Literary Terms, Term 2- Fallacies

Topics: CultureTradition

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Last updated: May 8, 2019

Oversimplification
Treating complex issues as if they are very simple. Black and white type thinking.

Hasty or Sweeping Generalization
Jumping to conclusions from an insufficient sampling. (oversimplification)

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Either/Or
Suggesting only two alternatives, with no shades of grey. (oversimplification)

Thin Entering Wedge
Essentially – if you don’t do what I think ought to be done, then something awful will happen.

(oversimplification)

Mistaking the Cause
A follows B therefore A causes B. (oversimplification)

False Analogy
The comparison is not appropriate. (oversimplification)

Guilt by Association
Drawing a conclusion – often condemning – just because he/she is associated with a group or event. (conclusion)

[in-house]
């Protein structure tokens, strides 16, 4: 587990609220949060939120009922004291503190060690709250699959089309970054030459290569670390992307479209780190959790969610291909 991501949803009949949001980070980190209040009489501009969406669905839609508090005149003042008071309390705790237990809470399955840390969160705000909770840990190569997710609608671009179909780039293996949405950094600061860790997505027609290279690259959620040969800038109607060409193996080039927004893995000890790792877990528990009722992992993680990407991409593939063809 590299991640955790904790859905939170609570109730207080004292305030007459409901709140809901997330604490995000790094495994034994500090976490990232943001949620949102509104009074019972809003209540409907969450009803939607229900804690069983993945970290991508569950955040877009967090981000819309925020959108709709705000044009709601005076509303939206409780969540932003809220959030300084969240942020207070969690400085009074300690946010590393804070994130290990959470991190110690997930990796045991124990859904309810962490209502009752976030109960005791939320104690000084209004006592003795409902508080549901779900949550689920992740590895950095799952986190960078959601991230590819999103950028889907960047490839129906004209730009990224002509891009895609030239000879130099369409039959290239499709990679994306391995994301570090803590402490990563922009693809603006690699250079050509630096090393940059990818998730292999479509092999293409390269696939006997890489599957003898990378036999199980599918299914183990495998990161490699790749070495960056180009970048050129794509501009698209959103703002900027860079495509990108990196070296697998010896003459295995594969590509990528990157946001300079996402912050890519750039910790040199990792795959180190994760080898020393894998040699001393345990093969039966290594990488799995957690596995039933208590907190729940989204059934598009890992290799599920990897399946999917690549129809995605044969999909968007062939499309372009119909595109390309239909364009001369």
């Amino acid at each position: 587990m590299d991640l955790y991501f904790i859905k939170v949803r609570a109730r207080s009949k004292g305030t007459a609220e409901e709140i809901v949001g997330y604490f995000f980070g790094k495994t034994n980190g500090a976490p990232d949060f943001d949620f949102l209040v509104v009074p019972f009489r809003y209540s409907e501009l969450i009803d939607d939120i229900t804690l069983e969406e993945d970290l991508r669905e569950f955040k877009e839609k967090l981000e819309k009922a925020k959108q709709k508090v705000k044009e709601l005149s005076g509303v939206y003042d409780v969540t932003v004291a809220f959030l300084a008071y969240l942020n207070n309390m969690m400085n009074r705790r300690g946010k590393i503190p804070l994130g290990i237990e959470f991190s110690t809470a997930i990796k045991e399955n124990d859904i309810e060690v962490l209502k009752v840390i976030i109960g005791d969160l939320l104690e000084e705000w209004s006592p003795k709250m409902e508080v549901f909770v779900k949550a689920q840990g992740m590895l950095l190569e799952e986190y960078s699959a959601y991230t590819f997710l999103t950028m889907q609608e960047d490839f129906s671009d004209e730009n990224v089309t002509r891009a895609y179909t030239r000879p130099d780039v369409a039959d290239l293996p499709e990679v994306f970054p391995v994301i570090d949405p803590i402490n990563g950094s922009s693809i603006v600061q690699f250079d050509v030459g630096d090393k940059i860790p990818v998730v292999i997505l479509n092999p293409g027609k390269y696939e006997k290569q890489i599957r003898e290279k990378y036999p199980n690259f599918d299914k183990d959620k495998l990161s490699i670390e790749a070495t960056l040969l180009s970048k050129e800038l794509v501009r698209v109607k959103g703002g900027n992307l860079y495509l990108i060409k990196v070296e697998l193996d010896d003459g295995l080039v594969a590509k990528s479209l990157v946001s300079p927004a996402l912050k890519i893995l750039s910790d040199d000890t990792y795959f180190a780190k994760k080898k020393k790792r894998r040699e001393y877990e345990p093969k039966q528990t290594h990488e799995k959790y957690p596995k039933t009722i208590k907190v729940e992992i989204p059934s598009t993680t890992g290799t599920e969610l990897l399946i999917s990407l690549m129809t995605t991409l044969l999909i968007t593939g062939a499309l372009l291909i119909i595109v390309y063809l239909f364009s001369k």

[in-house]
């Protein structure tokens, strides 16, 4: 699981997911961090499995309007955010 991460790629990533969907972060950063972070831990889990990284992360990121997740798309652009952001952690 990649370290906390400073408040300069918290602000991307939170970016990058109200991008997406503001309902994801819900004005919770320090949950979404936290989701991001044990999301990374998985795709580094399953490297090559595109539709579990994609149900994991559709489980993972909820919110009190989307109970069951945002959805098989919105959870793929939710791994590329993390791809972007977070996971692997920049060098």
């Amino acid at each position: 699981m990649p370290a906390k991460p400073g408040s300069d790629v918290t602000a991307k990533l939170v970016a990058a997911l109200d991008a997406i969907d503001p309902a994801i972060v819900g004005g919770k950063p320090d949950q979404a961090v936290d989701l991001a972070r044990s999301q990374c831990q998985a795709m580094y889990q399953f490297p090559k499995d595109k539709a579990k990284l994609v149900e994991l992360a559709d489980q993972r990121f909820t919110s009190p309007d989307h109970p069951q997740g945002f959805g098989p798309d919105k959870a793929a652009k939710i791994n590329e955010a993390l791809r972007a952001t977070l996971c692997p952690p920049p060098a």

Circular Argument or Begging the Question
Doesn’t move from a premise to a conclusion. The main assertion isn’t supported; it is just repeated.

(distortion)

Non Sequitur
An attempt at being logical, but conclusion needs more than the given premise(s). (distortion)

Red Herring
An irrelevant comment, sometimes made deliberately to distract attention. (distortion)

Arguing the Person (Ad Hominem)
Arguing the personality, background, etc. of the person instead of the issue. Sometimes name-calling. (distortion)

You’re Another (Tu Quoque)
A way of deflecting a hostile charge by making a similar charge against he opponent.

(distortion)

You prove it first
Arguing that something is true just because someone hasn’t proven it false. A way of deflecting the burden of the argument. (distortion)

Loaded Argument
Loaded words (in this case “useless”) forces two arguments into one. (distortion)

Appeal to Authority
Because a popular figure, an “expert” says it’s true, it must be true. Beware also of such authoritative statements “statistics show.

..” (distortion)

Appeal to Tradition
Just because it is a tradition it is right and good.

This appeals to deep rooted emotional biases. (distortion)

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